From an unforeseen blend encounter to the continuation of an old coopering tradition, the second day of Spirit of Speyside held a range of unexpected pleasures. Becky Paskin reports.
If you send a whisky writer to a whisky festival you’d expect a few drams to be had and a sore head the following morning. While I woke to a few missed calls and texts berating my lack of staying power at the opening night ceilidh, I didn’t have that familiar fuzziness that accompanies a grand night out.
That’s a true professional for you (however unexpected), though in reality it was most likely the threat of a boisterous dance with Callum Fraser, production manager at Glenfarclas, that scared me away. Gemma Paterson, senior tour guide at Glenfiddich, now has the bruises to prove I made the right decision.
Reflecting on my wisdom, I decided today’s update from the Spirit of Speyside Whisky Festival (SoSWF) will be themed along the lines of: expect the unexpected. Knowing this industry, there is always someone, or something, out there to shock you.
My first surprise came from the trusty, reliable Glenfiddich distillery in Dufftown, during a blending masterclass with Grant’s global brand ambassador Rob Allanson.
You see, this festival is a celebration of Speyside malts, but Grant’s is a blended Scotch whisky containing a large proportion of Girvan grain whisky – from the Lowlands.
Blending the rules: The Grant’s session interrupted the festival focus on malts
Nevertheless, Allanson has been hosting several blending sessions throughout the festival, explaining the Grant family’s 100-year heritage in blended whisky, and drawing visitors’ attention to the wonders of blended Scotch.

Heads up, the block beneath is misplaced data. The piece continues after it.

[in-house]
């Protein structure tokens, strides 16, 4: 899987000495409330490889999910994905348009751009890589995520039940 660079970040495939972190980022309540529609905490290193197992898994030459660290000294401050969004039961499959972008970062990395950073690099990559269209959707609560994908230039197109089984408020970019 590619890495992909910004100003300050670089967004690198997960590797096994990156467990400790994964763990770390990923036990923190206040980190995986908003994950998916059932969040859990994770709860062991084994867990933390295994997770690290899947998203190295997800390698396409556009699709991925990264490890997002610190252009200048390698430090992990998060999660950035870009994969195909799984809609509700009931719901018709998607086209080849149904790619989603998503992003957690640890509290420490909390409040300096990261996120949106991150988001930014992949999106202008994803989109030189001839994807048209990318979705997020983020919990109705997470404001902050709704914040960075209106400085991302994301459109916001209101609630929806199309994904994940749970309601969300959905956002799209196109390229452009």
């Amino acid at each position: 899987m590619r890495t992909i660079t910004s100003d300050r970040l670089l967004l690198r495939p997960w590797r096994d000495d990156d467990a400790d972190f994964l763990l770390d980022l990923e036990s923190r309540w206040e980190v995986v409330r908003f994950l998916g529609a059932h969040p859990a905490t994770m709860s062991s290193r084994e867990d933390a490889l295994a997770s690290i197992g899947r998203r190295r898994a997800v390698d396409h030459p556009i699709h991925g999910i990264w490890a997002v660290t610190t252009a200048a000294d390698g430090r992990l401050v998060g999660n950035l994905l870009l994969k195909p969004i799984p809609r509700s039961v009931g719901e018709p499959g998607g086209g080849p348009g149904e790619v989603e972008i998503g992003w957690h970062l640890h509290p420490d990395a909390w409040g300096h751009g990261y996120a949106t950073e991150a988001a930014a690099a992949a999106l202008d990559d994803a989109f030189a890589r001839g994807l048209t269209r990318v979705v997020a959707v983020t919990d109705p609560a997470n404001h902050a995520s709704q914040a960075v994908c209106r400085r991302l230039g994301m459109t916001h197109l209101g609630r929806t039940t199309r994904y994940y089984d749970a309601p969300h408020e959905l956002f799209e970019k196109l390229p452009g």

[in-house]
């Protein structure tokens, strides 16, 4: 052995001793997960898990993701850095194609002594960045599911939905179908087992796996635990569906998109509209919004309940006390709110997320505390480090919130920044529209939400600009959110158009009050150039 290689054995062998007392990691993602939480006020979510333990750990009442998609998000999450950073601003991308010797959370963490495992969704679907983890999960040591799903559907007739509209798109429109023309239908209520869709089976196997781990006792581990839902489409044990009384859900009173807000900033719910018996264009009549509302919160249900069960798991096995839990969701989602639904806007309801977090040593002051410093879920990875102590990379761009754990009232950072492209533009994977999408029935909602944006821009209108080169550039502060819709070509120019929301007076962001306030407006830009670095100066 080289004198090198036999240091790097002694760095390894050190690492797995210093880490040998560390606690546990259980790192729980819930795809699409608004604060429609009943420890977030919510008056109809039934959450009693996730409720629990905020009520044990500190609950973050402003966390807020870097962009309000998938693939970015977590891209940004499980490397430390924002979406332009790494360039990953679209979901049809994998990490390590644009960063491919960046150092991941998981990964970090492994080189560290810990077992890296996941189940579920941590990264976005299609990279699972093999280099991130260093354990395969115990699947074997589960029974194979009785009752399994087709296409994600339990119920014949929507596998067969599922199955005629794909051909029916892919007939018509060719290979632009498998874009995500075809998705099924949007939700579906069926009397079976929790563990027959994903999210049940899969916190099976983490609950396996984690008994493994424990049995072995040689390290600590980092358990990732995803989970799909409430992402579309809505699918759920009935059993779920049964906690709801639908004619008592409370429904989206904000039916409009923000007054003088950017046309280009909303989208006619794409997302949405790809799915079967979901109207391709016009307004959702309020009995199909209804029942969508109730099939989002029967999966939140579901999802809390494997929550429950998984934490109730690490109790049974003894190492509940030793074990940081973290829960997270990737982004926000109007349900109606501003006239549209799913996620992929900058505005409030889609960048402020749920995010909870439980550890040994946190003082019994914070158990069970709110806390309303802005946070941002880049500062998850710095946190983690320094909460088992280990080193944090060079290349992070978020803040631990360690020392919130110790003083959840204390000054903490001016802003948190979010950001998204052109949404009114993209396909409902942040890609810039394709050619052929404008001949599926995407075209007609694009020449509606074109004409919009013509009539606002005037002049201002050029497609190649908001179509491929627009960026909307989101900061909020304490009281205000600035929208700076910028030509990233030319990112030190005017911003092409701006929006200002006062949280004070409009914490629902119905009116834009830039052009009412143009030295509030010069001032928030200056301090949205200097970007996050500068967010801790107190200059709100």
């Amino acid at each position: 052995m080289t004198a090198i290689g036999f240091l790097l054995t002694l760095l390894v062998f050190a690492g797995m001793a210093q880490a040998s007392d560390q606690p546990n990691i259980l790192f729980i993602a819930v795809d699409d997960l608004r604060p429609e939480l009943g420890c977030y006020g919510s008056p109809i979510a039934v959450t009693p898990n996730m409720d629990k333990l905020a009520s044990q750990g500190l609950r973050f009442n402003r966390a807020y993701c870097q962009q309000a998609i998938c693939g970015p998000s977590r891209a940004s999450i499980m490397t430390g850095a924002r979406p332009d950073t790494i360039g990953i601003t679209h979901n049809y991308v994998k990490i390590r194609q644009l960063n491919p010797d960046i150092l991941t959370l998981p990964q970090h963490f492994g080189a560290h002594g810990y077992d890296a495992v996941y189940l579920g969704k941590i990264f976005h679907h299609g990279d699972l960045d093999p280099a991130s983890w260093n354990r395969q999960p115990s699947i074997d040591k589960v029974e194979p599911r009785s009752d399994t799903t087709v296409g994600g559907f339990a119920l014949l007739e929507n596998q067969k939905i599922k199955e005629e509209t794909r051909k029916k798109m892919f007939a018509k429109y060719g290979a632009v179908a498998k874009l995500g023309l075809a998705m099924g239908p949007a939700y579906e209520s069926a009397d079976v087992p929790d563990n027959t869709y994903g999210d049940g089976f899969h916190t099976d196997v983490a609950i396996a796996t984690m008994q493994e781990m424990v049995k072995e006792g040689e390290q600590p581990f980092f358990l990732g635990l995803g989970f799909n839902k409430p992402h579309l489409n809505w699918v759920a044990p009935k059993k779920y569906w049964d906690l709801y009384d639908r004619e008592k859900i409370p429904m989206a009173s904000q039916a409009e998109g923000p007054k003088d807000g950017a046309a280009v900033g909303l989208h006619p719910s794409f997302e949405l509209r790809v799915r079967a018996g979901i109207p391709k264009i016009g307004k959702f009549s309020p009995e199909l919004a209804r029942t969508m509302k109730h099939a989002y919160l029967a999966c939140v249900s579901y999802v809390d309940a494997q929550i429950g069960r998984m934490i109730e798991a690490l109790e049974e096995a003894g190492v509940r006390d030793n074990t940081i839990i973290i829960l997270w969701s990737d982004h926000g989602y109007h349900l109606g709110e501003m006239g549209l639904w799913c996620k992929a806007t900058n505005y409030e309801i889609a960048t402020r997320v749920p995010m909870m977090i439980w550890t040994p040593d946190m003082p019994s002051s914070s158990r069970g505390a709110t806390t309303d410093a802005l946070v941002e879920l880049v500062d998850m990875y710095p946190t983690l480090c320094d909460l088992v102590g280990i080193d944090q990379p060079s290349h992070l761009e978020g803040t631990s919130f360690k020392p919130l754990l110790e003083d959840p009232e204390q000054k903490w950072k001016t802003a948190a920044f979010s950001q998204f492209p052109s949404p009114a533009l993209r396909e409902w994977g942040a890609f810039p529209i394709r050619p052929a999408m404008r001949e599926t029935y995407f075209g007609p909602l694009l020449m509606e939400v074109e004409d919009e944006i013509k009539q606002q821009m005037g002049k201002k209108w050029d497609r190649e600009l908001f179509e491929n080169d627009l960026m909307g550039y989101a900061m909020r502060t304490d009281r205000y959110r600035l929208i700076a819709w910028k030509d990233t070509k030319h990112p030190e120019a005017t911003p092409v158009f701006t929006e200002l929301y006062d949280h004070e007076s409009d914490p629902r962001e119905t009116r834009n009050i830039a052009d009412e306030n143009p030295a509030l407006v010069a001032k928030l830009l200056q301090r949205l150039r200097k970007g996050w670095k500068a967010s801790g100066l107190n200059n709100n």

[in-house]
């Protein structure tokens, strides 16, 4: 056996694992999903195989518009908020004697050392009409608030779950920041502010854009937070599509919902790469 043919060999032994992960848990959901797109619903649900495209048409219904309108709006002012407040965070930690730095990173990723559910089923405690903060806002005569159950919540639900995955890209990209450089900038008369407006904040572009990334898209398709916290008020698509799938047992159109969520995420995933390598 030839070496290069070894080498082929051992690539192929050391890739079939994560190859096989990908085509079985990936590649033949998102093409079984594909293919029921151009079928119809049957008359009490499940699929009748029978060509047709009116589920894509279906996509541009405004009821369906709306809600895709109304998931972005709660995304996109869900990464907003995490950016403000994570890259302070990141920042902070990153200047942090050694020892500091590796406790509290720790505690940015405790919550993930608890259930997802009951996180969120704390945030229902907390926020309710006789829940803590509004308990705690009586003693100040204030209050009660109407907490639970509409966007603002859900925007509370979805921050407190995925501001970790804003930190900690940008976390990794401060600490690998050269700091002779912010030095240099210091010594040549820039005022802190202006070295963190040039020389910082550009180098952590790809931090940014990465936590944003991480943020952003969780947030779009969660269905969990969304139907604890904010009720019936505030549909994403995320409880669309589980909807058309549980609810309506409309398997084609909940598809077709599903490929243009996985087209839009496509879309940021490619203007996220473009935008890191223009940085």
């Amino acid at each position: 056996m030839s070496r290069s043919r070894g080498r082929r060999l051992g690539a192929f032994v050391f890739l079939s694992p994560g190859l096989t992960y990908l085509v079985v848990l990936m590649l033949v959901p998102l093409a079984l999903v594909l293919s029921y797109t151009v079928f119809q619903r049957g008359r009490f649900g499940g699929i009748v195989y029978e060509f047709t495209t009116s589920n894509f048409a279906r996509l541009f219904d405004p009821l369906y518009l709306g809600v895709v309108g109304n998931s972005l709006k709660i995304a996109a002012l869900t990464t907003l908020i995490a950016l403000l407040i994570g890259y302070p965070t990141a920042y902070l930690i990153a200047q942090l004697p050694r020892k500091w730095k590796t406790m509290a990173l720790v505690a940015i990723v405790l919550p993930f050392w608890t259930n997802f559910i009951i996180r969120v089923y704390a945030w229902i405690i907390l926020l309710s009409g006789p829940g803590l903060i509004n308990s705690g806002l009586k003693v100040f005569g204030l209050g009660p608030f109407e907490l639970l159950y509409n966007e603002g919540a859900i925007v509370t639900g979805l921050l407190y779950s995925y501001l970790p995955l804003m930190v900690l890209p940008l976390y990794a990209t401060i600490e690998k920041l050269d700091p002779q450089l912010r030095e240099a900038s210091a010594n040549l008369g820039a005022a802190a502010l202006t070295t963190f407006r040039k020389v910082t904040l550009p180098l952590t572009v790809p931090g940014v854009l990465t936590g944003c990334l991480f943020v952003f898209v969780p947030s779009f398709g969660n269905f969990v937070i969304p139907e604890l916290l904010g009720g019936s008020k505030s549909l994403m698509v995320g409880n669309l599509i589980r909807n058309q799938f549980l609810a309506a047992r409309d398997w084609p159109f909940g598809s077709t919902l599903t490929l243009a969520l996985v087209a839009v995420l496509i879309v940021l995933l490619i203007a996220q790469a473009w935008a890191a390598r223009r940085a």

Tasked with creating our own blends using several styles of malt and grain in the Glenfiddich blending lab, I wanted to go one step further and, in keeping with the theme of the day, do something unexpected.
I created… a blended grain whisky, and continuing the current conversation surrounding transparency in Scotch whisky, here is my (rough) recipe, the youngest of which is six years old and the oldest somewhere over 39 years old:
- Girvan 2009 floral grain
- Girvan 1977
- Dumbarton 1994
- Grant’s Oxygen (six-year-old blended grain)
- Grain whisky from distillery ‘C’, aged 25 years-plus
My blend, named Fosgarra – Scottish Gaelic for transparent – has wonderfully complex, burnt vanilla custard, tarte tatin and light orchard fruit notes but, sadly, zero finish. What is not surprising is that the art of blending takes years of practice and skill to master and I should stick to the day job.
Leaving Allanson to clear up our mess, the next port of call was Speyside Cooperage in Craigellachie, where the first Blackening to take place for a decade was about to commence.
Just like the two young apprentices graduating to become fully-fledged coopers after four years’ tuition, I had no idea what to expect. Neither did the dozens of local press, festival visitors, or family and friends who turned out to witness the centuries-old tradition ensue, though we were warned to stay well back.